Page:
Abstract: Apolipoprotein M (apoM) is a plasma apolipoprotein that mainly associates with high-density lipoproteins. Hence, most studies on apoM so far have investigated its effect on and association with lipid metabolism and atherosclerosis. The insight into apoM biology recently took a major turn. ApoM was identified as a carrier of the bioactive lipid sphingosine-1-phosphate (S1P). S1P activates five different G-protein-coupled receptors, known as the S1P-receptors 1–5 and, hence, affects a wide range of biological processes, such as lymphocyte trafficking, angiogenesis, wound repair and even virus suppression and cancer. The ability of apoM to bind S1P is due to a lipophilic binding pocket within the lipocalin structure of the apoM molecule. Mice overexpressing apoM have increased plasma S1P concentrations, whereas apoM-deficient mice have decreased S1P levels. ApoM-S1P is able to activate the S1P-receptor-1, affecting the function of endothelial cells, and apoM-deficient mice display impaired endothelial permeability in the lung. This review will focus on the putative biological roles of the new apoM–S1P axis in relation to lipoprotein metabolism, lipid disorders and atherosclerosis.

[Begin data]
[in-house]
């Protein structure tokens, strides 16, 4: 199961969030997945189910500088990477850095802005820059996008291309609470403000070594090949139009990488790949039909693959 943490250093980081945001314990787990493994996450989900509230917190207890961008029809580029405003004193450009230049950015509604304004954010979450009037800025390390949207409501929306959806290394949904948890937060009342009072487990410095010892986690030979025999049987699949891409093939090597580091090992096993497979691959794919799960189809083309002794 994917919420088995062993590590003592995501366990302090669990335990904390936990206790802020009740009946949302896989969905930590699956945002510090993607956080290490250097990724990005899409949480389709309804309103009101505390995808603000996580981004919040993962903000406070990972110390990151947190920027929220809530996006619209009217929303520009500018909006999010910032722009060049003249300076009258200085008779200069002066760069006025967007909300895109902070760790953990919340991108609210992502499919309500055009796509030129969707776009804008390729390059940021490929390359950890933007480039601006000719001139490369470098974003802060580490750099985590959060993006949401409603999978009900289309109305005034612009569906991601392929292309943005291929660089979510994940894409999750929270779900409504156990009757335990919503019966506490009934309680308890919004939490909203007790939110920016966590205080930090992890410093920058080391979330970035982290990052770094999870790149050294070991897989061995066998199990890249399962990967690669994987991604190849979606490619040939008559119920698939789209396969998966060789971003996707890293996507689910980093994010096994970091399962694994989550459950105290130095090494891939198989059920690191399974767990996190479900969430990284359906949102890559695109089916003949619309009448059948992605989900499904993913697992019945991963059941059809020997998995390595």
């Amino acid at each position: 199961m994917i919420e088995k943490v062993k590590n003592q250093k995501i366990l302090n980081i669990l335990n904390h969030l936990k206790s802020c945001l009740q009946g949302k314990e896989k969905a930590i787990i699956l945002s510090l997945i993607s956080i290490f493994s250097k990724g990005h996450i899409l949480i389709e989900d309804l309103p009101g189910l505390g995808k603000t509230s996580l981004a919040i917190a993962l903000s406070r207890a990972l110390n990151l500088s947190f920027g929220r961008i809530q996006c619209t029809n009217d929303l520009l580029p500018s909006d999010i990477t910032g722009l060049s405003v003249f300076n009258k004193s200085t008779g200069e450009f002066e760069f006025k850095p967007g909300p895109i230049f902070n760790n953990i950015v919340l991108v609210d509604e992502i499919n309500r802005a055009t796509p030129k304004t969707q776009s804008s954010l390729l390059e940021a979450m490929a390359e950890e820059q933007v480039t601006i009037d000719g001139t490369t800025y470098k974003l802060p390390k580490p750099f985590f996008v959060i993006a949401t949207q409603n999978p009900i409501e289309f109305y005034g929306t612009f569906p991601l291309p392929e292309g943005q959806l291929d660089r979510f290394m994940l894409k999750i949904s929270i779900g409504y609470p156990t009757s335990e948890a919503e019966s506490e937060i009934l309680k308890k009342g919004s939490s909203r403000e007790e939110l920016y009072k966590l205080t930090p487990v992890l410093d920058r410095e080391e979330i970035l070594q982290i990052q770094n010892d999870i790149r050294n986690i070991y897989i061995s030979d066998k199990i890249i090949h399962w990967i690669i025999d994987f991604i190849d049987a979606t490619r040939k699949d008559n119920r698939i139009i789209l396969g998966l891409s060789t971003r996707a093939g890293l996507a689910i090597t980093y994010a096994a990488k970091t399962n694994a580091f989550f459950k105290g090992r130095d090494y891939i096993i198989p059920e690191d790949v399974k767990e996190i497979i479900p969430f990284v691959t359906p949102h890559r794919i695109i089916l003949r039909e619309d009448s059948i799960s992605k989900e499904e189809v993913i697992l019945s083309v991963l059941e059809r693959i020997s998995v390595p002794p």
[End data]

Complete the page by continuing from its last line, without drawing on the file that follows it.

Keywords: apolipoprotein M; sphingosine-1-phosphate; atherosclerosis; lipoprotein metabolism
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Arkensteijn, B.W.C.; Berbée, J.F.P.; Rensen, P.C.N.; Nielsen, L.B.; Christoffersen, C. The Apolipoprotein M–Sphingosine-1-Phosphate Axis: Biological Relevance in Lipoprotein Metabolism, Lipid Disorders and Atherosclerosis. Int. J. Mol. Sci. 2013, 14, 4419-4431.
Arkensteijn BWC, Berbée JFP, Rensen PCN, Nielsen LB, Christoffersen C. The Apolipoprotein M–Sphingosine-1-Phosphate Axis: Biological Relevance in Lipoprotein Metabolism, Lipid Disorders and Atherosclerosis. International Journal of Molecular Sciences. 2013; 14(3):4419-4431.
Arkensteijn, Bas W.C.; Berbée, Jimmy F.P.; Rensen, Patrick C.N.; Nielsen, Lars B.; Christoffersen, Christina. 2013. "The Apolipoprotein M–Sphingosine-1-Phosphate Axis: Biological Relevance in Lipoprotein Metabolism, Lipid Disorders and Atherosclerosis." Int. J. Mol. Sci. 14, no. 3: 4419-4431.